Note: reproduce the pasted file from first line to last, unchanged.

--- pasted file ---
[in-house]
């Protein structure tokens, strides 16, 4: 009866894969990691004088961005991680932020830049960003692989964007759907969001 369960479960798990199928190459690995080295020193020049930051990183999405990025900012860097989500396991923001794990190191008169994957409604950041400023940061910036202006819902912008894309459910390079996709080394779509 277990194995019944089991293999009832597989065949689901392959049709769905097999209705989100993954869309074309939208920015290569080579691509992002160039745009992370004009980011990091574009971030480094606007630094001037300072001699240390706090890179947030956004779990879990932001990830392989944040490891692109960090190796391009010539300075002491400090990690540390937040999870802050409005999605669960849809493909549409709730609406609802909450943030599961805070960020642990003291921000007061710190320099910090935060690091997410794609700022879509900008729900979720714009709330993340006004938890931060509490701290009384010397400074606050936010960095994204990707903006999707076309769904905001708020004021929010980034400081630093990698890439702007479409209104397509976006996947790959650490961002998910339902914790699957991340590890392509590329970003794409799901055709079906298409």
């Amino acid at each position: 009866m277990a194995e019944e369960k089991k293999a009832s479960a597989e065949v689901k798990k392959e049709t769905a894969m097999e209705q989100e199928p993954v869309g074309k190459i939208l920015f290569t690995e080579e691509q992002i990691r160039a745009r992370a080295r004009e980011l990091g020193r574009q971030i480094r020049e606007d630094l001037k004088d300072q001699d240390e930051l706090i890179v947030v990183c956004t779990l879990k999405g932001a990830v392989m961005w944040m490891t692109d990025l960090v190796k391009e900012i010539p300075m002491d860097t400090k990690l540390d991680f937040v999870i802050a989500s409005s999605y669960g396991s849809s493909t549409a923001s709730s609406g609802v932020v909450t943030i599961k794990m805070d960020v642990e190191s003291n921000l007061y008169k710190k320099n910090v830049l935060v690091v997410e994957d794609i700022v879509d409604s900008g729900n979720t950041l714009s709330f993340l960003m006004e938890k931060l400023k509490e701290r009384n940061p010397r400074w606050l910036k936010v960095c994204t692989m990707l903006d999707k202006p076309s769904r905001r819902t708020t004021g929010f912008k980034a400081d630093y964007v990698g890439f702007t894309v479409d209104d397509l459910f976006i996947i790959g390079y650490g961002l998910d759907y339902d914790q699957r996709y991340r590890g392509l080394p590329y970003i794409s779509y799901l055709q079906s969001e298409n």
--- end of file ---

[in-house]
């Protein structure tokens, strides 16, 4: 009866894969990691004088961005991680932020830049960003692989964007759907969001 369960479960798990199928190459690995080295020193020049930051990183999405990025900012860097989500396991923001794990190191008169994957409604950041400023940061910036202006819902912008894309459910390079996709080394779509 277990194995019944089991293999009832597989065949689901392959049709769905097999209705989100993954869309074309939208920015290569080579691509992002160039745009992370004009980011990091574009971030480094606007630094001037300072001699240390706090890179947030956004779990879990932001990830392989944040490891692109960090190796391009010539300075002491400090990690540390937040999870802050409005999605669960849809493909549409709730609406609802909450943030599961805070960020642990003291921000007061710190320099910090935060690091997410794609700022879509900008729900979720714009709330993340006004938890931060509490701290009384010397400074606050936010960095994204990707903006999707076309769904905001708020004021929010980034400081630093990698890439702007479409209104397509976006996947790959650490961002998910339902914790699957991340590890392509590329970003794409799901055709079906298409």
């Amino acid at each position: 009866m277990a194995e019944e369960k089991k293999a009832s479960a597989e065949v689901k798990k392959e049709t769905a894969m097999e209705q989100e199928p993954v869309g074309k190459i939208l920015f290569t690995e080579e691509q992002i990691r160039a745009r992370a080295r004009e980011l990091g020193r574009q971030i480094r020049e606007d630094l001037k004088d300072q001699d240390e930051l706090i890179v947030v990183c956004t779990l879990k999405g932001a990830v392989m961005w944040m490891t692109d990025l960090v190796k391009e900012i010539p300075m002491d860097t400090k990690l540390d991680f937040v999870i802050a989500s409005s999605y669960g396991s849809s493909t549409a923001s709730s609406g609802v932020v909450t943030i599961k794990m805070d960020v642990e190191s003291n921000l007061y008169k710190k320099n910090v830049l935060v690091v997410e994957d794609i700022v879509d409604s900008g729900n979720t950041l714009s709330f993340l960003m006004e938890k931060l400023k509490e701290r009384n940061p010397r400074w606050l910036k936010v960095c994204t692989m990707l903006d999707k202006p076309s769904r905001r819902t708020t004021g929010f912008k980034a400081d630093y964007v990698g890439f702007t894309v479409d209104d397509l459910f976006i996947i790959g390079y650490g961002l998910d759907y339902d914790q699957r996709y991340r590890g392509l080394p590329y970003i794409s779509y799901l055709q079906s969001e298409n």